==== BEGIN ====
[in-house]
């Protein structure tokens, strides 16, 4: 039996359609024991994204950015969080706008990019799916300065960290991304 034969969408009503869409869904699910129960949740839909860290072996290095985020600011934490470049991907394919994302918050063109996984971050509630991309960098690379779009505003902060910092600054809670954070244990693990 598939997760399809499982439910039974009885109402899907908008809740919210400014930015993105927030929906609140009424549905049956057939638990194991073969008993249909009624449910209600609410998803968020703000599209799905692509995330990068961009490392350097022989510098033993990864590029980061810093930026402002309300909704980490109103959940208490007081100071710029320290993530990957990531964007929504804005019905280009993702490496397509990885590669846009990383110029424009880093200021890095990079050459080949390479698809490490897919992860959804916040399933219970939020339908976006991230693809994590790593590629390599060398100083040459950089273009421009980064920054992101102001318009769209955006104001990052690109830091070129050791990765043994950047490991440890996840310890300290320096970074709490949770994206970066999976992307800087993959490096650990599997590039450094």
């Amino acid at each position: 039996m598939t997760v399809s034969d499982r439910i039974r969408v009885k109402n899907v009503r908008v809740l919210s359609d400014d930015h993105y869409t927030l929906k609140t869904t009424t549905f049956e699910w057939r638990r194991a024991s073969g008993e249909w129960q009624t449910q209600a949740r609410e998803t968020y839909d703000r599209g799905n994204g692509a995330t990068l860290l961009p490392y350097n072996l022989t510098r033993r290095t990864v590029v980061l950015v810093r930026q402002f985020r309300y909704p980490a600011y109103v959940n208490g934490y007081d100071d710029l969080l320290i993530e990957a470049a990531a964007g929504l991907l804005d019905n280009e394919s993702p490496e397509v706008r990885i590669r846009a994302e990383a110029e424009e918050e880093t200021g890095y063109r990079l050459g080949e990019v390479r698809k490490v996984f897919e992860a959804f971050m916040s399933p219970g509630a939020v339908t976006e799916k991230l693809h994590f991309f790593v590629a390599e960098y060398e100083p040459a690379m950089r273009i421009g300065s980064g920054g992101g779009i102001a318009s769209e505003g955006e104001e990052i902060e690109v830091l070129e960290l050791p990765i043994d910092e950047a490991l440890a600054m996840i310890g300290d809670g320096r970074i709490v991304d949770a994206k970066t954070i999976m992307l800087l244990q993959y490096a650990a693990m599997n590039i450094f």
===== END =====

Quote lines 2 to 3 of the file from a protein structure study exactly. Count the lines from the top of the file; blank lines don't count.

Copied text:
């Protein structure tokens, strides 16, 4: 039996359609024991994204950015969080706008990019799916300065960290991304 034969969408009503869409869904699910129960949740839909860290072996290095985020600011934490470049991907394919994302918050063109996984971050509630991309960098690379779009505003902060910092600054809670954070244990693990 598939997760399809499982439910039974009885109402899907908008809740919210400014930015993105927030929906609140009424549905049956057939638990194991073969008993249909009624449910209600609410998803968020703000599209799905692509995330990068961009490392350097022989510098033993990864590029980061810093930026402002309300909704980490109103959940208490007081100071710029320290993530990957990531964007929504804005019905280009993702490496397509990885590669846009990383110029424009880093200021890095990079050459080949390479698809490490897919992860959804916040399933219970939020339908976006991230693809994590790593590629390599060398100083040459950089273009421009980064920054992101102001318009769209955006104001990052690109830091070129050791990765043994950047490991440890996840310890300290320096970074709490949770994206970066999976992307800087993959490096650990599997590039450094």
């Amino acid at each position: 039996m598939t997760v399809s034969d499982r439910i039974r969408v009885k109402n899907v009503r908008v809740l919210s359609d400014d930015h993105y869409t927030l929906k609140t869904t009424t549905f049956e699910w057939r638990r194991a024991s073969g008993e249909w129960q009624t449910q209600a949740r609410e998803t968020y839909d703000r599209g799905n994204g692509a995330t990068l860290l961009p490392y350097n072996l022989t510098r033993r290095t990864v590029v980061l950015v810093r930026q402002f985020r309300y909704p980490a600011y109103v959940n208490g934490y007081d100071d710029l969080l320290i993530e990957a470049a990531a964007g929504l991907l804005d019905n280009e394919s993702p490496e397509v706008r990885i590669r846009a994302e990383a110029e424009e918050e880093t200021g890095y063109r990079l050459g080949e990019v390479r698809k490490v996984f897919e992860a959804f971050m916040s399933p219970g509630a939020v339908t976006e799916k991230l693809h994590f991309f790593v590629a390599e960098y060398e100083p040459a690379m950089r273009i421009g300065s980064g920054g992101g779009i102001a318009s769209e505003g955006e104001e990052i902060e690109v830091l070129e960290l050791p990765i043994d910092e950047a490991l440890a600054m996840i310890g300290d809670g320096r970074i709490v991304d949770a994206k970066t954070i999976m992307l800087l244990q993959y490096a650990a693990m599997n590039i450094f």